This graduate capability is supported by:

Learning outcomes

  • Be able to perform physical measurements, to record these results and their analysis, and to draw written conclusions in a clear, concise and systematic manner.
  • Be able to identify, record and understand the uncertainty in physical measurements and to undertake appropriate uncertainty analysis of results, including statistical analysis.
  • Be able to clearly explain concepts learned and illustrate them to their peers.

Assessment tasks

  • Laboratory Work
  • Video Exposition
  • Final Examination

Learning and teaching activities

  • There will be three one hour lectures per week. During these the content of the unit will be explained, example problems will be solved and physics principles demonstrated.
  • There will be one tutorial per week. During this time students will take a quiz and work through problems related to the previous week's lecture content.
  • Ten three-hour laboratory classes will be held during the semester. The first is an introductory session. It is held in Week 1, and no pre-lab work is required. It includes important safety information and therefore attendance is mandatory. Students can’t attend their second laboratory session until they have completed the first. During the laboratory sessions students will engage in practical exercises to develop their experimental skills and to further their understanding of the physics concepts.
  • Groups of students build a 5 minute video demonstration of an interesting physical concept covered within the course. Thie will develop their depth of understanding of the concepts involved and connect them to the physical world.

Engaged and Ethical Local and Global citizens

As local citizens our graduates will be aware of indigenous perspectives and of the nation's historical context. They will be engaged with the challenges of contemporary society and with knowledge and ideas. We want our graduates to have respect for diversity, to be open-minded, sensitive to others and inclusive, and to be open to other cultures and perspectives: they should have a level of cultural literacy. Our graduates should be aware of disadvantage and social justice, and be willing to participate to help create a wiser and better society.

This graduate capability is supported by:

Learning outcomes

  • Be able to identify, record and understand the uncertainty in physical measurements and to undertake appropriate uncertainty analysis of results, including statistical analysis.
  • Be able to clearly explain concepts learned and illustrate them to their peers.

Socially and Environmentally Active and Responsible

We want our graduates to be aware of and have respect for self and others; to be able to work with others as a leader and a team player; to have a sense of connectedness with others and country; and to have a sense of mutual obligation. Our graduates should be informed and active participants in moving society towards sustainability.

This graduate capability is supported by:

Learning outcome

  • Be able to identify, record and understand the uncertainty in physical measurements and to undertake appropriate uncertainty analysis of results, including statistical analysis.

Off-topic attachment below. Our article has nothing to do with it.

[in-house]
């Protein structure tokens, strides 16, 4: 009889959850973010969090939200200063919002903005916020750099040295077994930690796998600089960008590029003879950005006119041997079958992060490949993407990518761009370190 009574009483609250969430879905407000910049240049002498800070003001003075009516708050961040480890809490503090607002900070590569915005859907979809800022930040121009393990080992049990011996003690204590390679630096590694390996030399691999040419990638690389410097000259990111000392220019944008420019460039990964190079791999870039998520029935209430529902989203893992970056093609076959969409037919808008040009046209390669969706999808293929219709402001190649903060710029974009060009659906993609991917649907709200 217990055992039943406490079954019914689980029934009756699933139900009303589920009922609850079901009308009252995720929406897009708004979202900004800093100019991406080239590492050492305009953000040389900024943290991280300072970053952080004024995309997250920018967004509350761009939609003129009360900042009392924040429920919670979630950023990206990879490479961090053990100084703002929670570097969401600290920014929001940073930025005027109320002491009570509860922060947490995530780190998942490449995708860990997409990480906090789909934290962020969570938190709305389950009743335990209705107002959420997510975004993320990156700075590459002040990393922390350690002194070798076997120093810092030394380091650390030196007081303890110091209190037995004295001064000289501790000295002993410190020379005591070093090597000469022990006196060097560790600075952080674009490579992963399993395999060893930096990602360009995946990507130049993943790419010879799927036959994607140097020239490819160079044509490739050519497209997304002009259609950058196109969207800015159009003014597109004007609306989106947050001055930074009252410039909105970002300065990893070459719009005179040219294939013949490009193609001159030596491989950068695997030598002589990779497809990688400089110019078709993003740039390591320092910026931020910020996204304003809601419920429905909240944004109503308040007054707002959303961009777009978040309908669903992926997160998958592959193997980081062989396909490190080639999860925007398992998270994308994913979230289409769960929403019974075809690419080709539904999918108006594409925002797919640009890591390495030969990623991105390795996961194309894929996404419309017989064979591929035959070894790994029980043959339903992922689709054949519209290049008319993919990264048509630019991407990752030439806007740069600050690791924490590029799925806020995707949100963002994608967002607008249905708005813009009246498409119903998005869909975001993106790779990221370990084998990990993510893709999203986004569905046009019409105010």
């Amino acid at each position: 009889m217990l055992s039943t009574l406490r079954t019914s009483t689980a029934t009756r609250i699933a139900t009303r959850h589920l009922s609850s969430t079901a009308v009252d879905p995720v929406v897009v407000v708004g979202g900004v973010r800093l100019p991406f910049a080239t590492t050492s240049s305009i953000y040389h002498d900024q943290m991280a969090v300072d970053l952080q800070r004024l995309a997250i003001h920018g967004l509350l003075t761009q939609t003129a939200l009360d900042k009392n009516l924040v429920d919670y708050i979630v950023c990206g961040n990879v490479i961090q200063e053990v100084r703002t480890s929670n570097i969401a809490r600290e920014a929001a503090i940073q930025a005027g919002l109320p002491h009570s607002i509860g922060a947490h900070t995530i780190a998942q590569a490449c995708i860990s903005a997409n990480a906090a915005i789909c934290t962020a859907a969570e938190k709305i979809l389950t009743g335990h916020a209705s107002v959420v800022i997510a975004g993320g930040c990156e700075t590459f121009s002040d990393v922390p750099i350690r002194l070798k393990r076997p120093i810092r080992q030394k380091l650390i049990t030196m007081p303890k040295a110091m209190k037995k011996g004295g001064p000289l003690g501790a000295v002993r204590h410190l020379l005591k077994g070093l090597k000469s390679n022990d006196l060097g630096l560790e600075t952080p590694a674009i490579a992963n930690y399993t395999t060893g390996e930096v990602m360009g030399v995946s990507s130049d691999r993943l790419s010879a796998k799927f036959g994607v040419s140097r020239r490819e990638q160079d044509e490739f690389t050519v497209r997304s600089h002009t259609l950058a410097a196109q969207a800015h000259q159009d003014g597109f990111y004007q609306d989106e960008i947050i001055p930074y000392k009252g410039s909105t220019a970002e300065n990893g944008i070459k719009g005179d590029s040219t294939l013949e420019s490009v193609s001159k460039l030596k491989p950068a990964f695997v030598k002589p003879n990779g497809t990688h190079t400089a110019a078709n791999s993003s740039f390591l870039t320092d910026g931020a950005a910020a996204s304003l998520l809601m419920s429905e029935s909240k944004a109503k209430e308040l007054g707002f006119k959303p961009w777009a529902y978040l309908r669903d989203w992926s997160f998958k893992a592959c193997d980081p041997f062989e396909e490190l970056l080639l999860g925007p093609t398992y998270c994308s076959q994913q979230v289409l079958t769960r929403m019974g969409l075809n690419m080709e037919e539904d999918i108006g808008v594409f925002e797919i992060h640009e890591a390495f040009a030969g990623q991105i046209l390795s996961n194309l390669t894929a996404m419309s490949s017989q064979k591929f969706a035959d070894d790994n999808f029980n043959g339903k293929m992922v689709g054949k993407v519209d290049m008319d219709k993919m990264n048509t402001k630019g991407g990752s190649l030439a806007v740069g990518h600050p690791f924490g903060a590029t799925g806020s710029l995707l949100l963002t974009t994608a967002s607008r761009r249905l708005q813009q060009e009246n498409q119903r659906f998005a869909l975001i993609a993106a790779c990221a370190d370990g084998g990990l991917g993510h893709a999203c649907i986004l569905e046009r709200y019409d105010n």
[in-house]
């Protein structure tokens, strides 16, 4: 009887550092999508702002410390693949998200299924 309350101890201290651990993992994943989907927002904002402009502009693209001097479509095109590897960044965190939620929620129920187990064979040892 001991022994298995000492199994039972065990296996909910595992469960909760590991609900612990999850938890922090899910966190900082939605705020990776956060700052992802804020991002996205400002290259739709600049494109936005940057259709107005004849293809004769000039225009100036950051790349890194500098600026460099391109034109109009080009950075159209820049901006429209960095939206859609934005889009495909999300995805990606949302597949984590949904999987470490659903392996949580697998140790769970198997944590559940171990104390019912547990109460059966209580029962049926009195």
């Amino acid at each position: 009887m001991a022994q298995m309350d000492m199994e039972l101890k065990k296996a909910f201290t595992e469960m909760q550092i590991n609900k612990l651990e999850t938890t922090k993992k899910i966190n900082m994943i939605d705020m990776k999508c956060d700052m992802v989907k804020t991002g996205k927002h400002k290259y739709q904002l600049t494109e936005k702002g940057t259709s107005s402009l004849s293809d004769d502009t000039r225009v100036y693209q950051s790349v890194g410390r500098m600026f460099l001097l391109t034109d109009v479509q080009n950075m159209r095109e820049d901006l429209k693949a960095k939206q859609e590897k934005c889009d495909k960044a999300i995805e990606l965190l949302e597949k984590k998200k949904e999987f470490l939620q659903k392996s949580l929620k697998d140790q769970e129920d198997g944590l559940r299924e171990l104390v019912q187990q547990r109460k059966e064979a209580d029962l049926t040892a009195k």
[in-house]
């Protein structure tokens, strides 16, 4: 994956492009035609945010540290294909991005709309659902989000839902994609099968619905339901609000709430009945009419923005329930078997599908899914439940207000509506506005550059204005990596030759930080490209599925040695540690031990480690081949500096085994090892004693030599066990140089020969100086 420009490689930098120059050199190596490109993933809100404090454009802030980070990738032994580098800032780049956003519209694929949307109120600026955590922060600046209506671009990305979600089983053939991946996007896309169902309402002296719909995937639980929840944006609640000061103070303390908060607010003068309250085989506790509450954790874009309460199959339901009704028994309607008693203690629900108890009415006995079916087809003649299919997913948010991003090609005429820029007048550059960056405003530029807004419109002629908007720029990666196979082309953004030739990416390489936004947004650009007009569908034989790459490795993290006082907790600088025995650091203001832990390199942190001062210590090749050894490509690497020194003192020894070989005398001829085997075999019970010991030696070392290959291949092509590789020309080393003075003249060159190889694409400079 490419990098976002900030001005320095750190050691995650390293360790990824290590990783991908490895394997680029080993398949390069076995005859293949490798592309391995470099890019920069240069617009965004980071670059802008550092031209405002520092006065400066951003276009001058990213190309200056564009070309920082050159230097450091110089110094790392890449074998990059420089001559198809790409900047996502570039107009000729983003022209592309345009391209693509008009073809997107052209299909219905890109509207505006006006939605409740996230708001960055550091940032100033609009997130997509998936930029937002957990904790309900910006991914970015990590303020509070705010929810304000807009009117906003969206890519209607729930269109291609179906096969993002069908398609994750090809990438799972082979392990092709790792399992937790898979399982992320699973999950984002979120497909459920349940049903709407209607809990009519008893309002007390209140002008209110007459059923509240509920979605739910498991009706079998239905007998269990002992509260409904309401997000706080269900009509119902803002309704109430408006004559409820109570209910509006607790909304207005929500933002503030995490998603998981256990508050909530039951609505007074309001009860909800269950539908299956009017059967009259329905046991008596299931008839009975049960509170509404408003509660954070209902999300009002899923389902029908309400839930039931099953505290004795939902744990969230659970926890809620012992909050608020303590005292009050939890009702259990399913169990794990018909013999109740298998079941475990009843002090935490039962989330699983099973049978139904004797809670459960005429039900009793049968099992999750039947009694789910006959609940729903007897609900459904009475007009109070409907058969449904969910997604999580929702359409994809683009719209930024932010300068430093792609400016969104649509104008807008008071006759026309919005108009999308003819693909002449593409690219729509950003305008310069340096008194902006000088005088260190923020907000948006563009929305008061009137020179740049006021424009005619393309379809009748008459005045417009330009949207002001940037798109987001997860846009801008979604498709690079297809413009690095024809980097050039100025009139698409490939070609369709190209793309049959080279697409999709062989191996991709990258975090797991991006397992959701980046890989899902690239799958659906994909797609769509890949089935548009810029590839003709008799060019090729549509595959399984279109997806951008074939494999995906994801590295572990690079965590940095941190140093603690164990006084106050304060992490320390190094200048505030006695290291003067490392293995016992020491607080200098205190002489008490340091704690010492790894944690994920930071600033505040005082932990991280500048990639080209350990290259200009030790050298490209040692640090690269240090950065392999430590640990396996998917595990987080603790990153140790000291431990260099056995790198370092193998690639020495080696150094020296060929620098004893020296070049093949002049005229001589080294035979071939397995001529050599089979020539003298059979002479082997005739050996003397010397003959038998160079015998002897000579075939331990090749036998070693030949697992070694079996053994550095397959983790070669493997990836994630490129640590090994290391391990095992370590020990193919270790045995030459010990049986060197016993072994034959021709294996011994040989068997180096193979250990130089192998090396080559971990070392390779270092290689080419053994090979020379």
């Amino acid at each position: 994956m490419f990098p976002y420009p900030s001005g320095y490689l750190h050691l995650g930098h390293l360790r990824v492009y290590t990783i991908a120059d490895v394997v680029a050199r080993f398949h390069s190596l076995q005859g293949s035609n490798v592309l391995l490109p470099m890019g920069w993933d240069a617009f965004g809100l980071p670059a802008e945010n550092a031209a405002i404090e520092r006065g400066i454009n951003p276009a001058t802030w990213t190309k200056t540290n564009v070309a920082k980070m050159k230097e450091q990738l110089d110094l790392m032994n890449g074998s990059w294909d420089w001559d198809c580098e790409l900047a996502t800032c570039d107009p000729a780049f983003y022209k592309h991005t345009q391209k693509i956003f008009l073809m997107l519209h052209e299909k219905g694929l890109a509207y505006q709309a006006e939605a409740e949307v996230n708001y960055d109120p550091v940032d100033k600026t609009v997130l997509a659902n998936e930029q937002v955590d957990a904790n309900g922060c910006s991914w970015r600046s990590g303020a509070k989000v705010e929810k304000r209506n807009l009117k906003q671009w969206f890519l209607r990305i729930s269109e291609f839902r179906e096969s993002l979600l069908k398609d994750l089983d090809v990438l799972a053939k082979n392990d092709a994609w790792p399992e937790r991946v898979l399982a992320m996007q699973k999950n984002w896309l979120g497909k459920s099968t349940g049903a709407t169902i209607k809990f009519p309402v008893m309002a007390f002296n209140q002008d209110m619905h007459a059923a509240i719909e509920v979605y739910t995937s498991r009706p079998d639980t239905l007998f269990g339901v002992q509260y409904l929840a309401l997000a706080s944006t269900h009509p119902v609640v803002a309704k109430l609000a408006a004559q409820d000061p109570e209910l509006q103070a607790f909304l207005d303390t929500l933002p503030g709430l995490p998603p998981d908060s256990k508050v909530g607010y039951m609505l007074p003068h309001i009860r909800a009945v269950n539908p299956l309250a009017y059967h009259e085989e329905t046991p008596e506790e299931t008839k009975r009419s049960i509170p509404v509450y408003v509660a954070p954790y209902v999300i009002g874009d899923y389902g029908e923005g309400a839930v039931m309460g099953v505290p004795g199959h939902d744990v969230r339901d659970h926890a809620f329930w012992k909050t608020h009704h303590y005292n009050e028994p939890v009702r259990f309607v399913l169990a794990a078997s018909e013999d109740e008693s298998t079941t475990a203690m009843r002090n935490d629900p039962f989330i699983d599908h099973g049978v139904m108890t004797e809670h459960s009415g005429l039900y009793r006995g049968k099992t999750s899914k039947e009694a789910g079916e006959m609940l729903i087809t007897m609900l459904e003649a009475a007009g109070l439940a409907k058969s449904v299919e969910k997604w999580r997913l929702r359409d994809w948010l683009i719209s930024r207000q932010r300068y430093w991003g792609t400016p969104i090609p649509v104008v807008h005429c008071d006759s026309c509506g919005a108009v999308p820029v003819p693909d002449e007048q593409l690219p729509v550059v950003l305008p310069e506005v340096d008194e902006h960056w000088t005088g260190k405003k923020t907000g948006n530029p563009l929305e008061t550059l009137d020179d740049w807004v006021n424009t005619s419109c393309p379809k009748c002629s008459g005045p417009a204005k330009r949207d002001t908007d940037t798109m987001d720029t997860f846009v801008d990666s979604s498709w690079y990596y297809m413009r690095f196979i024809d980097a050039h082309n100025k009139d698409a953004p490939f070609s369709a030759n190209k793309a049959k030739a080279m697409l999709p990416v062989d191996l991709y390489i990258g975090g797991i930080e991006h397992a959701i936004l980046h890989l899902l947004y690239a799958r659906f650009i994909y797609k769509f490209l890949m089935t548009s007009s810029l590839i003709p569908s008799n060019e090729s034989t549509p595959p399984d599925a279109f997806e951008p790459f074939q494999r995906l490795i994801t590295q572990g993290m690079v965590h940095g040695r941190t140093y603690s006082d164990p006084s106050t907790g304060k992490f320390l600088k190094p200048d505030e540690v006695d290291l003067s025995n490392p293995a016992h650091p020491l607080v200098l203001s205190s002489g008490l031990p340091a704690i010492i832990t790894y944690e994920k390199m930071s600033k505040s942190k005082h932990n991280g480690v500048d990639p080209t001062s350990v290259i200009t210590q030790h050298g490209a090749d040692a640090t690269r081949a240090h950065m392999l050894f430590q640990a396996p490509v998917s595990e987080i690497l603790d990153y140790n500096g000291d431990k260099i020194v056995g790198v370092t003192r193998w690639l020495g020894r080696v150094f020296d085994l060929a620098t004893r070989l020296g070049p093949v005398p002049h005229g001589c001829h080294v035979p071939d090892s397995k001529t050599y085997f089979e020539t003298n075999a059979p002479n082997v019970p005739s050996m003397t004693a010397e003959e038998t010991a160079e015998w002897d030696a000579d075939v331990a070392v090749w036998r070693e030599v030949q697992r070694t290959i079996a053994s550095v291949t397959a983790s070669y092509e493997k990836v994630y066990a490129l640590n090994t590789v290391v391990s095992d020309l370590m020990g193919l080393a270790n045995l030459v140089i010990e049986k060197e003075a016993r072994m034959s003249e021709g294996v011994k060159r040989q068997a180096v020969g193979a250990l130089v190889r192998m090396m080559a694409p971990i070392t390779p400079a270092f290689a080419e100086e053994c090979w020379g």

Capable of Professional and Personal Judgement and Initiative

We want our graduates to have emotional intelligence and sound interpersonal skills and to demonstrate discernment and common sense in their professional and personal judgement. They will exercise initiative as needed. They will be capable of risk assessment, and be able to handle ambiguity and complexity, enabling them to be adaptable in diverse and changing environments.

This graduate capability is supported by:

Learning outcomes

  • Understand and be able to apply Newton's laws of motion, in particular towards systems in equilibrium, and to solve problems involving static equilibrium.
  • Demonstrate an understanding of, and be able to solve, problems involving friction, work, kinetic and potential energy, energy conservation, linear momentum of individual and systems of particles, and applications to gravity, ballistics and harmonic oscillators.
  • Demonstrate an understanding of, and be able to solve, problems in rotational motion, including rolling, torque and angular momentum.
  • Have an understanding of the physics concepts of temperature; heat; and, the thermal properties of matter, including thermal expansion and heat capacities.
  • Be able to perform physical measurements, to record these results and their analysis, and to draw written conclusions in a clear, concise and systematic manner.
  • Be able to clearly explain concepts learned and illustrate them to their peers.

Assessment tasks

  • Laboratory Work
  • Tutorials
  • Video Exposition

Learning and teaching activities

  • There will be one tutorial per week. During this time students will take a quiz and work through problems related to the previous week's lecture content.
  • Ten three-hour laboratory classes will be held during the semester. The first is an introductory session. It is held in Week 1, and no pre-lab work is required. It includes important safety information and therefore attendance is mandatory. Students can’t attend their second laboratory session until they have completed the first. During the laboratory sessions students will engage in practical exercises to develop their experimental skills and to further their understanding of the physics concepts.